“Nahi, Gajar Ka Halwa hai”, I say scared, hoping I don’t have to distribute it to the staff here tonight. He resists rolling his eyes.
Totally losing it, he checks, “Are there are sharp objects?”
Before I can utter a confident “NO”, I feel a frantic tug at my shirt. My girls sheepishly confide there is a small bag of last minute gifts from the neighbors. We hand over the 10-inch paper bag to the now shaken officer who is ready to punch my face. Instead, he quickly rummages through the thousands of clips, hairpins and necklaces, gives up on his quest to find something hazardous and lets us walk, free.
At that point, I feel I owe a public apology to him. If I were to step in his shoes, I wouldn’t last the job for an hour, leave alone a day. Dealing with women like myself, loaded with gadgets, cables, halwa, and hair clips, plus the audacity to reason it out, even gods would fail. It is for the first time in life that I realise how much space my hello kitty cabin luggage has, and how adept the three women of Deshpande clan are at cramming it to every last millimeter. With all the power banks in my possession, we could light up Mumbai airport for at least a night.
Hiding my shame and promising to do better next time (no no, don’t get me wrong. I don’t mean carrying gadgets for an entire neighbourhood), we clear immigration. That’s a breeze.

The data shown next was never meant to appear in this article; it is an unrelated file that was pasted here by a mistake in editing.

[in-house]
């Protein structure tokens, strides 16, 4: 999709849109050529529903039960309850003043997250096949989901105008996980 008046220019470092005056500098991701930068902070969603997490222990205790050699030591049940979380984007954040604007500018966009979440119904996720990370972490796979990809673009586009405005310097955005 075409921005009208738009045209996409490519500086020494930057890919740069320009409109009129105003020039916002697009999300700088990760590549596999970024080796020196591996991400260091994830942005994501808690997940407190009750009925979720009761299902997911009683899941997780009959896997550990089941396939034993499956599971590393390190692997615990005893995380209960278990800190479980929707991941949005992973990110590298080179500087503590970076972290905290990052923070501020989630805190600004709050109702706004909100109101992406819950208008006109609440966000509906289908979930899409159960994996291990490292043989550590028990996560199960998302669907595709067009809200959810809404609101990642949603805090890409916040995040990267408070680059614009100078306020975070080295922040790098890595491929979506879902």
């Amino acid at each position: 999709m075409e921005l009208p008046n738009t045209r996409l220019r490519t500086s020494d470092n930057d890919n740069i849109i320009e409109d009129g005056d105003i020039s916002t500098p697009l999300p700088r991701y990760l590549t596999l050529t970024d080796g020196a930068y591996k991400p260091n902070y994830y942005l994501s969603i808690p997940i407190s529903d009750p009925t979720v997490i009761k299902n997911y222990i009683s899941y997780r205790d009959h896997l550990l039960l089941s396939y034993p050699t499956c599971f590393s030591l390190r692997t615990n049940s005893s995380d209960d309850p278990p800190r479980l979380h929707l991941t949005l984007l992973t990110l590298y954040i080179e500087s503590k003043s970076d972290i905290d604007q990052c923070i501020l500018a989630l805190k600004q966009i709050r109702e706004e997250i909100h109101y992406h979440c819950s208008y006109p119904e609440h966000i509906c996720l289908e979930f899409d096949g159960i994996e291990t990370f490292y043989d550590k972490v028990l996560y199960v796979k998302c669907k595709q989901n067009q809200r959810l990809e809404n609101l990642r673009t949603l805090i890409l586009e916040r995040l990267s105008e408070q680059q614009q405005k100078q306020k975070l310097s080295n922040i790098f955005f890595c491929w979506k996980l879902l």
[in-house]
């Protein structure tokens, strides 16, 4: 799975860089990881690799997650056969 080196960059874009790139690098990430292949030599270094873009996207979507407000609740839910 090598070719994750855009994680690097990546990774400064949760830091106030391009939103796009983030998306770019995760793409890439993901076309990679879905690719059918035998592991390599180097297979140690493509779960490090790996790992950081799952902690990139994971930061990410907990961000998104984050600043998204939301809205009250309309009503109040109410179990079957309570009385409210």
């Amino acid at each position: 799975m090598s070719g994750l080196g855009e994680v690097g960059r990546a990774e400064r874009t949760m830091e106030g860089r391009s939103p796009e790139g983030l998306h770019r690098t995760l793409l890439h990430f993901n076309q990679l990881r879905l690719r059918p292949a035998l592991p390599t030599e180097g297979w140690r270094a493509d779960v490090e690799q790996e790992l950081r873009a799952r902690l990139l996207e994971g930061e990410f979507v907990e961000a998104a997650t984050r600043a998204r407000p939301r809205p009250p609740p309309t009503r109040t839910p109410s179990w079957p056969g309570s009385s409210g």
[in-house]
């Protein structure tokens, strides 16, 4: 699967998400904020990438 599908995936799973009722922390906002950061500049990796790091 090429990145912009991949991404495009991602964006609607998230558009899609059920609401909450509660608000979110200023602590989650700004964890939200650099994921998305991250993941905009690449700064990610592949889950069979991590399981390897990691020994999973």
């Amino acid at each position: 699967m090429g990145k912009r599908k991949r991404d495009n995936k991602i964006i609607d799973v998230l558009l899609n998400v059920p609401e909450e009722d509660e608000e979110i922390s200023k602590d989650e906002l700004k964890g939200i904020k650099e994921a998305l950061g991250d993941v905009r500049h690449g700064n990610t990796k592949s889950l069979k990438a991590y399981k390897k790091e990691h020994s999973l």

And then we spend the next hour, sauntering around the waiting area, breathing every last bit of Mumbai, eating, drinking and clicking pictures. By midnight, we are famished, ready to board and reach home in a wink, just like Cinderella. But adventure toh abhi baaki hai mere dost.
Right before boarding begins, we hear an announcement, “Deshpande family, please come forward”
We expect at least 10 other Deshpande’s travelling with infants and elderly to show up. But when no one else does, we march forward, exposing our true identities to hundreds of strangers. Wait, are we getting publicly shamed for our little tiff at the security? Now, I need to take back all apologetic behavior.
Soon a member from the airline staff approaches us, asks us to identify one of the cartons we are carrying. Shh, I still have some shame left. So, I won’t confess what the box was filled with. Moving on, the airline announces boarding open. People queue up like there are no designated seats on the flight but a first come, first serve. My girls and I chill it out with an air of non chanlance. We decide to board last.